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New POMS on Duplicate Evidence Transmitted

Empire Justice Center October 31, 2018

On September 19, 2019, SSA issued POMS DI 20503.003 regarding duplicate evidence.  The POMS were effective upon the transmission date.

 

Disability advocates, including NOSSCR, had emphasized to SSA that the agency needed to better define the term “duplicate” to assist claimants and representatives in determining what information needed to be submitted.  In addition, with SSA planning to deploy “de-duplication” software that would flag duplicate evidence, it is important that the programmers have a good idea of what evidence would qualify as a duplicate. For example, if a hospital discharge summary appears both in hospital records and in a primary care provider’s records, it should not be flagged as a duplicate or removed from the file because “familiarity with the file as a whole” is one of the factors SSA uses to weigh the opinions of medical sources. Knowing that the primary care provider was aware of the hospitalization helps SSA adjudicators to give the primary care provider’s opinion due weight.

 

Before the new POMS was issued, SSA only defined duplicative evidence in the prefatory matter to its final rule on submission of evidence in disability claims (80 Fed. Reg. 14828, March 20, 2015), often called the “all-evidence rule.” It said duplicative evidence was “an exact duplicate of a document in the record, and not simply the substance of what is in the record.”

 

The new POMS define duplicate evidence as “any material that is submitted by the same medical or non-medical source and is an exact copy of evidence already in the record. By exact copy, we mean an accurate reproduction of the original evidence by a mechanical, photographic, electronic, or other equivalent process or technique that does not result in substantive differences due to reproduction, pagination, or transmission (e.g., page number, electronically placed headers, and format).” The examples of duplicate evidence provided in the POMS are:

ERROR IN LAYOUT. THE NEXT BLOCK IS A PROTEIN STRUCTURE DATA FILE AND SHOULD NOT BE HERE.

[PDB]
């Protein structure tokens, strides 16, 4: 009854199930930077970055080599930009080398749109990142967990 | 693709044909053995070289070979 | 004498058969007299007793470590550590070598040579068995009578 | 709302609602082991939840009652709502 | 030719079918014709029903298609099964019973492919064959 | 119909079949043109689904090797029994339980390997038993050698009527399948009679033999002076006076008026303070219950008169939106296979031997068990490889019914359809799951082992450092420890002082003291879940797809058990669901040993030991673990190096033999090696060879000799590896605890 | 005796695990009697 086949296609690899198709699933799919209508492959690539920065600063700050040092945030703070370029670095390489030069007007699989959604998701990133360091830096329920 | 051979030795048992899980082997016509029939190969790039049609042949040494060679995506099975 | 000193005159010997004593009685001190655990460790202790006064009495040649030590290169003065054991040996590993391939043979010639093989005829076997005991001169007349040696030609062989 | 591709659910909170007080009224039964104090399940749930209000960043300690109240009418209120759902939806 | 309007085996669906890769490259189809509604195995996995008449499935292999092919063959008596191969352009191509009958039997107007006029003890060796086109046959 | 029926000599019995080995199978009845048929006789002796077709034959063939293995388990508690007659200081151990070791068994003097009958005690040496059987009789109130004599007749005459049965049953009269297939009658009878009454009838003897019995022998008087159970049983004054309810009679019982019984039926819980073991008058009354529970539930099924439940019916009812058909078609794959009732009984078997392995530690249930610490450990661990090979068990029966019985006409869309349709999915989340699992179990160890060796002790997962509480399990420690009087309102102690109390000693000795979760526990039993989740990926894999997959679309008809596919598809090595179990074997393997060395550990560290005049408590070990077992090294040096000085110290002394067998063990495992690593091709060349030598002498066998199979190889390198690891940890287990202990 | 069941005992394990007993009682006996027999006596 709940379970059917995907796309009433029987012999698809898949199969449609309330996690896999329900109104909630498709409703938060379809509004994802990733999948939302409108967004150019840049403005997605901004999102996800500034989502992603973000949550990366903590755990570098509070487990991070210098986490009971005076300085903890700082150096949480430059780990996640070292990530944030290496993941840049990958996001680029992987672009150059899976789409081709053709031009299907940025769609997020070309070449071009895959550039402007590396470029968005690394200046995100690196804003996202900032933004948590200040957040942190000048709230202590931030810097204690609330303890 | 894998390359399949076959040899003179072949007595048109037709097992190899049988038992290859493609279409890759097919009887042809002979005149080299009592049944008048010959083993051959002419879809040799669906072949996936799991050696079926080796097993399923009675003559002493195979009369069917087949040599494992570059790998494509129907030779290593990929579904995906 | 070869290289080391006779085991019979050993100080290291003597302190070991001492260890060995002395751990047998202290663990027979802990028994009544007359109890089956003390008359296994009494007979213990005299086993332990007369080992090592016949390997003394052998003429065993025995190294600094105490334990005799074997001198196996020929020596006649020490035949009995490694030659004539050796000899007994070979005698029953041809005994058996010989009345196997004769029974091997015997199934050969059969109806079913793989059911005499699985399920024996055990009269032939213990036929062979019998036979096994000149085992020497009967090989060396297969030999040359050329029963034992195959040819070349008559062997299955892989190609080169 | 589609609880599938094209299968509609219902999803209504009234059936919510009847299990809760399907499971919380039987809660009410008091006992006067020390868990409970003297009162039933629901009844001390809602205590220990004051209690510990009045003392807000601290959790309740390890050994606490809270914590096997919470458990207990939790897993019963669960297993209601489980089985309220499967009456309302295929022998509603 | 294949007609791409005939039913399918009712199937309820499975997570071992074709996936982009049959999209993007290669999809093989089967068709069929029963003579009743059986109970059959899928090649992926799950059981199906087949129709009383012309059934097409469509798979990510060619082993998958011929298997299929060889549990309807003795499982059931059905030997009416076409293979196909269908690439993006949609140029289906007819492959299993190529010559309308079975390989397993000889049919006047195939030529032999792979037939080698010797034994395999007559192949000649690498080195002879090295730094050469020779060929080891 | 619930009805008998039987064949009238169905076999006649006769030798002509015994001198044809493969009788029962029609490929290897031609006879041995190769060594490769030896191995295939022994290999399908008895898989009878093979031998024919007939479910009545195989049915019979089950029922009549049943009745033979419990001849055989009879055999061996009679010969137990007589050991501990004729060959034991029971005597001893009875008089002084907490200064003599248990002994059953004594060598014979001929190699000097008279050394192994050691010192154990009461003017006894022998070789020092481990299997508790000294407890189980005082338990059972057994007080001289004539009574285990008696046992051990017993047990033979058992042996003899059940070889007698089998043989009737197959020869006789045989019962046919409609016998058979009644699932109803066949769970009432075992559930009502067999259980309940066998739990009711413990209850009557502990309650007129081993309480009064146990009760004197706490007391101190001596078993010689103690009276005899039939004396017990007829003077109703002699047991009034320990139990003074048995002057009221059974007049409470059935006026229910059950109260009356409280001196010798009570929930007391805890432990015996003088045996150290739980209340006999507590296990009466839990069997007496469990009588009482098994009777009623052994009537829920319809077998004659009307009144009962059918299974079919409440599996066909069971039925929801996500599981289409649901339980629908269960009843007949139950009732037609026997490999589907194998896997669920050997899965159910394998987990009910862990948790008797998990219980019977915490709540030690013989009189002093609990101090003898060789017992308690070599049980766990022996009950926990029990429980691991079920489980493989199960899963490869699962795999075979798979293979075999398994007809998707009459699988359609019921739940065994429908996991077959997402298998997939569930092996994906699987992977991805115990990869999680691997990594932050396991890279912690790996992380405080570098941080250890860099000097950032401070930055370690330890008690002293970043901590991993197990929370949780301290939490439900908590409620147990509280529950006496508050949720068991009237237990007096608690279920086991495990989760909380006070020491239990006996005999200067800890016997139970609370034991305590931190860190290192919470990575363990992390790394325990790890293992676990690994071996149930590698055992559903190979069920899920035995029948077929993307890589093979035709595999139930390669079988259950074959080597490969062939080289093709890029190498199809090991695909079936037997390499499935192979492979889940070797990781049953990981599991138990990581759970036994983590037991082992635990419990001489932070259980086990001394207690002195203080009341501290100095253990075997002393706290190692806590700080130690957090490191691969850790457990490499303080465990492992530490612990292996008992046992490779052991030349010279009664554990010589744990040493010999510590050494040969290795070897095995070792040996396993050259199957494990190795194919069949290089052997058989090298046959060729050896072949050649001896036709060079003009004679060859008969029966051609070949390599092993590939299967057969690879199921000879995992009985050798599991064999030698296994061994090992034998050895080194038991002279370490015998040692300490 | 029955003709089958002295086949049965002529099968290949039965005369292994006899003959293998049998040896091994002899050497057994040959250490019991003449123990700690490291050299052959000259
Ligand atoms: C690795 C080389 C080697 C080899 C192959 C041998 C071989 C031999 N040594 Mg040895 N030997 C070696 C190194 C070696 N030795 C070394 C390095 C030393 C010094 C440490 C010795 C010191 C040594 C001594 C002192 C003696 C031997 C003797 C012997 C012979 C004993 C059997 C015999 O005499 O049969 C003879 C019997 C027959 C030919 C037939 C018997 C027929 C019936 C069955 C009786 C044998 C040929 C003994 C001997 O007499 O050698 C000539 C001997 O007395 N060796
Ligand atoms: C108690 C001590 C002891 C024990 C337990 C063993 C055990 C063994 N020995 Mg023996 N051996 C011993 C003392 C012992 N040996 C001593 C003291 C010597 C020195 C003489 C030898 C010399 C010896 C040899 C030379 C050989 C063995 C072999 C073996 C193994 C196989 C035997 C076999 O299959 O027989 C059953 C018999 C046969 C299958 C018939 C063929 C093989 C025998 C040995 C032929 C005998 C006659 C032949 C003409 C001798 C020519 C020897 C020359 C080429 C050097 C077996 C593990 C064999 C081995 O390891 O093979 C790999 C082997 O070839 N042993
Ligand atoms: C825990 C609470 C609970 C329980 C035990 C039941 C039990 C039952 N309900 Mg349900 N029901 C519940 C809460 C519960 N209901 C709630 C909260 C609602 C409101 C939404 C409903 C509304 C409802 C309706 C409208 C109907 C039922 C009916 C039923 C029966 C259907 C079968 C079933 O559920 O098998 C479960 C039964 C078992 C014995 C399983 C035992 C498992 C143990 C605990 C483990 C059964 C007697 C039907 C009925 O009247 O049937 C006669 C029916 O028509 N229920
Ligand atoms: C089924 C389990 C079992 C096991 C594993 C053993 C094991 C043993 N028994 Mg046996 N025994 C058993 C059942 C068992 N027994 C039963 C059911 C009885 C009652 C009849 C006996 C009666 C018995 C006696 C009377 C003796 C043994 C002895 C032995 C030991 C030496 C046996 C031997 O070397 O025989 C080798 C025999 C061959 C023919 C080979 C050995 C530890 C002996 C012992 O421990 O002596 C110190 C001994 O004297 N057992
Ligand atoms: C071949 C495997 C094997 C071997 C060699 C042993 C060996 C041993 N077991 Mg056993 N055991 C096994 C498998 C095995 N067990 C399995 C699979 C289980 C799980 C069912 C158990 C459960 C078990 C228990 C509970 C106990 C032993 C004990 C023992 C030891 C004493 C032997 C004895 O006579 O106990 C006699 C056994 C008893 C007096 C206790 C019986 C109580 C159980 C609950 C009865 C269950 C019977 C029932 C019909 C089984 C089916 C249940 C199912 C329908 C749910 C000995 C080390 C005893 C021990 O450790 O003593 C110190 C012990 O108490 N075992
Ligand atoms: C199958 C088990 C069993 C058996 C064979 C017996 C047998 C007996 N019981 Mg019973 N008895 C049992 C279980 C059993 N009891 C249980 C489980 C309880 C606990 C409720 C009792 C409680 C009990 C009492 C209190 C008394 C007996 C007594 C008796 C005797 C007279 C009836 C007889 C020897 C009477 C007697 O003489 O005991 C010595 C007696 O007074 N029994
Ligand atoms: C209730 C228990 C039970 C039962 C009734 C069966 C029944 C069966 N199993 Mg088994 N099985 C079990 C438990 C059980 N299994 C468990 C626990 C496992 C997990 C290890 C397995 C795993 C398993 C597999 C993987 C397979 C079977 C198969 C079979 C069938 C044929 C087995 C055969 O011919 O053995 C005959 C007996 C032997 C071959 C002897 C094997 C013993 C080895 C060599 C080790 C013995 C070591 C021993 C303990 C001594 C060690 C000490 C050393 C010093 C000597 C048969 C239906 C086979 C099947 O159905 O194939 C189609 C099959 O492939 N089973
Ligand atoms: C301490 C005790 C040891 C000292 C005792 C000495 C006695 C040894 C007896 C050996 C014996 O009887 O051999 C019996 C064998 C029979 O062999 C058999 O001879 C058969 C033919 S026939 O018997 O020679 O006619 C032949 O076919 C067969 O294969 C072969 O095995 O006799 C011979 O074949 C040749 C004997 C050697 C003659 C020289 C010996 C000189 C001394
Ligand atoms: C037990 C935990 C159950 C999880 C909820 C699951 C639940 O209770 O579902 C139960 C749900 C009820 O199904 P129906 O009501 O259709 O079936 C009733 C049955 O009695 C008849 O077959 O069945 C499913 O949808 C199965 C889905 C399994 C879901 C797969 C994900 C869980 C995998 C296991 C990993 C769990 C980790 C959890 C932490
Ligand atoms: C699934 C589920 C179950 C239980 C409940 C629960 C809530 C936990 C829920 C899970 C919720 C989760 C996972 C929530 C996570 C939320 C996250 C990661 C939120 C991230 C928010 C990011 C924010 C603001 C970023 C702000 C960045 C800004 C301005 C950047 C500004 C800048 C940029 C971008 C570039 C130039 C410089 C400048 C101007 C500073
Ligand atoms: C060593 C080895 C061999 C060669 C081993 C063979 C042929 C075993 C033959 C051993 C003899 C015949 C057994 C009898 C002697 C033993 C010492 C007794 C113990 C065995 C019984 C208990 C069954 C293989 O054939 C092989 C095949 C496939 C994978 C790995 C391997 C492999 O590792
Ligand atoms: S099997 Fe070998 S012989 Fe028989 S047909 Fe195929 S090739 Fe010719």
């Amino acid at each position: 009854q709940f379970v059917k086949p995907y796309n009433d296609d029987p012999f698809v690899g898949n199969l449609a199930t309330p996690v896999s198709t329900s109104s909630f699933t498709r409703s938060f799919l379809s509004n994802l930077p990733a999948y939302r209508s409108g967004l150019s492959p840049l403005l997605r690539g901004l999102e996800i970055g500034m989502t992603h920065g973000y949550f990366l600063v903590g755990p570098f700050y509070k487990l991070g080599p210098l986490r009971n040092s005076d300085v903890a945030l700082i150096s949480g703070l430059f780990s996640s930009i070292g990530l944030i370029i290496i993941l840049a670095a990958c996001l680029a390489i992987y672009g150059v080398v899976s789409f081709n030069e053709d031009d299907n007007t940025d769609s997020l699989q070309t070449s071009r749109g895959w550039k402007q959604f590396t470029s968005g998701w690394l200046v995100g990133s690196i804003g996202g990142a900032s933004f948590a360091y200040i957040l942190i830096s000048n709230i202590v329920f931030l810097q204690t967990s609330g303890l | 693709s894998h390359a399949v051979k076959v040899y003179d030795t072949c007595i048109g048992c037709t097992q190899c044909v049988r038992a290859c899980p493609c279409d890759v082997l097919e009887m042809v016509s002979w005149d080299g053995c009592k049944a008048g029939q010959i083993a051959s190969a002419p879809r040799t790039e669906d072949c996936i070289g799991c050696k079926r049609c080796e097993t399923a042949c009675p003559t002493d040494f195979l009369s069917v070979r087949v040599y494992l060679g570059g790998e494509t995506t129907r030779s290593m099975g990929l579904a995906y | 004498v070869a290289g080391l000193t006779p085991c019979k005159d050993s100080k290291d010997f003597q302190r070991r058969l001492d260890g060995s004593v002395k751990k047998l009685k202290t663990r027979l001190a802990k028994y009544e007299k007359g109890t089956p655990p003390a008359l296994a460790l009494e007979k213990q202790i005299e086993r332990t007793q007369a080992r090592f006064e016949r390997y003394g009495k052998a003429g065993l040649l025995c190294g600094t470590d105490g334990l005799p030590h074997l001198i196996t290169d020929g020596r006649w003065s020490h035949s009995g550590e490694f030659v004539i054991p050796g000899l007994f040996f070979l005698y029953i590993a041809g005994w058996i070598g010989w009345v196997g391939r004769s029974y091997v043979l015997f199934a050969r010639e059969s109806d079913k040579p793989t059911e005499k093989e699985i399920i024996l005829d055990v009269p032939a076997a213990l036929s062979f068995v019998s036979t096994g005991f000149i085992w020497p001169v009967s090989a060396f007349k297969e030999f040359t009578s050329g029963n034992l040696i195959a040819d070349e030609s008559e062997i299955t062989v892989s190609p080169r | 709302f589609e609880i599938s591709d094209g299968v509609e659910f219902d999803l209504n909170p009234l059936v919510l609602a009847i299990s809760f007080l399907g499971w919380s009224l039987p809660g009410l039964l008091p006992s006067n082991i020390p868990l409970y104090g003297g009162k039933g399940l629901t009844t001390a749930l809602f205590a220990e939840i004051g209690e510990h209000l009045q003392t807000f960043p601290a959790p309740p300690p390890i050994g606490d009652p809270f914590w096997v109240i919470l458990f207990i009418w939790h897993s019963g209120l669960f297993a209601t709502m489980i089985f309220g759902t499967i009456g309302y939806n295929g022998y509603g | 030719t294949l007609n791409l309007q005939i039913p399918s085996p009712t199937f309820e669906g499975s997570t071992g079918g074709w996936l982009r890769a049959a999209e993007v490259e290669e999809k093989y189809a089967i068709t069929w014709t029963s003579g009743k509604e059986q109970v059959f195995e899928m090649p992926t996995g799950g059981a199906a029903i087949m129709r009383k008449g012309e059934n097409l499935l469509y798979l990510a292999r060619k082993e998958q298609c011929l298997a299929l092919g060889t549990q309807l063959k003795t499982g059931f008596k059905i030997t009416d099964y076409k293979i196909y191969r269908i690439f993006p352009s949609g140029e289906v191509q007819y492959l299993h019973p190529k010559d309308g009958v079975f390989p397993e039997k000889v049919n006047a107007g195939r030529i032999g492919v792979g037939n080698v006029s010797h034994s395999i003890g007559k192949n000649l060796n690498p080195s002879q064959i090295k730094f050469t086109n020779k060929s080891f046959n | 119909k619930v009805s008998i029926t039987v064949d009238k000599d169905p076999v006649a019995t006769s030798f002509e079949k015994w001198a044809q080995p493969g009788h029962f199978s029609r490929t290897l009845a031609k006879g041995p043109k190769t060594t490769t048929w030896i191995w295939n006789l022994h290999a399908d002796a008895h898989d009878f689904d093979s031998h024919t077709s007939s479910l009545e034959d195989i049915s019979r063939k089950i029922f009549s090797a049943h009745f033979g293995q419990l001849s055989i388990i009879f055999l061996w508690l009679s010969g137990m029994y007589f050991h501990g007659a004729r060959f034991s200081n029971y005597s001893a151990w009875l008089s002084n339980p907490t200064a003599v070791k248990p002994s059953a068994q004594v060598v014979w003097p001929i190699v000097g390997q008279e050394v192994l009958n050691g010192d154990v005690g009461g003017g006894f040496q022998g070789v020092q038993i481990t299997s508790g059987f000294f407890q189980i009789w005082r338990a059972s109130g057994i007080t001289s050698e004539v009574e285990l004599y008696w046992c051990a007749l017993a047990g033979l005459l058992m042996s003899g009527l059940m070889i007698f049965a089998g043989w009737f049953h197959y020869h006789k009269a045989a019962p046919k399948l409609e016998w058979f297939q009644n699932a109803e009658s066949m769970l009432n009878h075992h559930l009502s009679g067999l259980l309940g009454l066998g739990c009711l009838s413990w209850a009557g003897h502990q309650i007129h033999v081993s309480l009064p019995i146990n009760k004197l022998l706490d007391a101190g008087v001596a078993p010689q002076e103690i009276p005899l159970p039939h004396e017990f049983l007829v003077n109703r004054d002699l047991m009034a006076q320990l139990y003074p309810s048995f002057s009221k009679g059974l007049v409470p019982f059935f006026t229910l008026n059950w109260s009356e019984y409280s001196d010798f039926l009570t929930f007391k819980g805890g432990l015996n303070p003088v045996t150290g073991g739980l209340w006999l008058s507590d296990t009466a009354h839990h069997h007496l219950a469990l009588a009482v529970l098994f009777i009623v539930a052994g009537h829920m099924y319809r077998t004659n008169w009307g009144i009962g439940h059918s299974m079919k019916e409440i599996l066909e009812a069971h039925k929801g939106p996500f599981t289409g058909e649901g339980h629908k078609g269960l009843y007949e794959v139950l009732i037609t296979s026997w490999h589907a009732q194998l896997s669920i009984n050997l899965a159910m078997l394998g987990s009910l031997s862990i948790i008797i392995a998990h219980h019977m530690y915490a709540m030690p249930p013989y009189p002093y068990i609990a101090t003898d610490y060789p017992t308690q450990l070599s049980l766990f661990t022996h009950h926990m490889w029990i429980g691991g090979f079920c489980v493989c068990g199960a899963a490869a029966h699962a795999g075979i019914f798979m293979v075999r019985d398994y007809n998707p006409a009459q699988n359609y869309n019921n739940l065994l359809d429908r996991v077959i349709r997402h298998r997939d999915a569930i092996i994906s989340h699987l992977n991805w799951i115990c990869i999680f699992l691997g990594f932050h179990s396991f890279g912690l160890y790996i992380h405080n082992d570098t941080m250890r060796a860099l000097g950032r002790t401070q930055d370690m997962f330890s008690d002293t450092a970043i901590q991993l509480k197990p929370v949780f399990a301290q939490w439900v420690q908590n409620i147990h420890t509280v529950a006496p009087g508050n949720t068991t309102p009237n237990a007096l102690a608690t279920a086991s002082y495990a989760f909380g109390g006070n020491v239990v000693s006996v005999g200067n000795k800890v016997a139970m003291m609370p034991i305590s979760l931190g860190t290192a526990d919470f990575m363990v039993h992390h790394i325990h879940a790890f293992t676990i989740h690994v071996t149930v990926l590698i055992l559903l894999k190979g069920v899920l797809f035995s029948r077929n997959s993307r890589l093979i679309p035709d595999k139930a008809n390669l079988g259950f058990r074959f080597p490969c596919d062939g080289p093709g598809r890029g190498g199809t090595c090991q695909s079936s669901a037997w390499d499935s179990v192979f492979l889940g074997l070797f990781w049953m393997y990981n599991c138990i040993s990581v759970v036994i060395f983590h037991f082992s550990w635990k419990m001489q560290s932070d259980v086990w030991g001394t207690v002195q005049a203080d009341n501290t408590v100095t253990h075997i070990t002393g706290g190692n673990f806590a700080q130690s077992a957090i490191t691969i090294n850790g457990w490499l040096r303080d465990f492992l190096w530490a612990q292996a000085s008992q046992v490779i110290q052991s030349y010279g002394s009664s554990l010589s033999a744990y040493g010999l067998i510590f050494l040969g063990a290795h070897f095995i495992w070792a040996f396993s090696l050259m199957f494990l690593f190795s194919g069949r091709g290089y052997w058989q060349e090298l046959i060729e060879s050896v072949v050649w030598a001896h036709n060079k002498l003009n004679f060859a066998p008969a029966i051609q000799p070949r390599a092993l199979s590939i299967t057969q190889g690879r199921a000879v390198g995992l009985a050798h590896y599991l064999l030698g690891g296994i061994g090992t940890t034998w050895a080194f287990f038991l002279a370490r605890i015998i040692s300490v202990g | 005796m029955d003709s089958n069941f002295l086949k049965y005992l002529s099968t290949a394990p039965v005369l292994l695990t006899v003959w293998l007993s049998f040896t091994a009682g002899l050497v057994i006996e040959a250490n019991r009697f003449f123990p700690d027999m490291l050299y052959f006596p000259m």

• An exact copy of evidence previously submitted by a source that is submitted again by the same source, but has different pagination or fax information, such as a cover or transmittal page.
  • An exact copy of evidence previously submitted by the same medical source, with new, but non-substantive marks, such as stains, blots, holes or tears.
  • An exact copy of clinical or laboratory test results or radiology reports (e.g., blood tests or x-rays) previously submitted by the same medical source, resubmitted with new, more recent treatment notes. In this example, the laboratory test results or radiology reports would be duplicate evidence, but the new treatment notes would be non-duplicate evidence.
  • An exact copy of evidence by the same source previously received through an electronic health exchange, but the subsequent submission has different pagination, formatting, or headers for routing.

 

Evidence is not a duplicate when it is “Similar in substance, but not an exact copy; Distinct in substance and format from other evidence in the record; or Submitted by a different medical or non-medical source.” The examples of non-duplicate evidence provided in the new POMS are: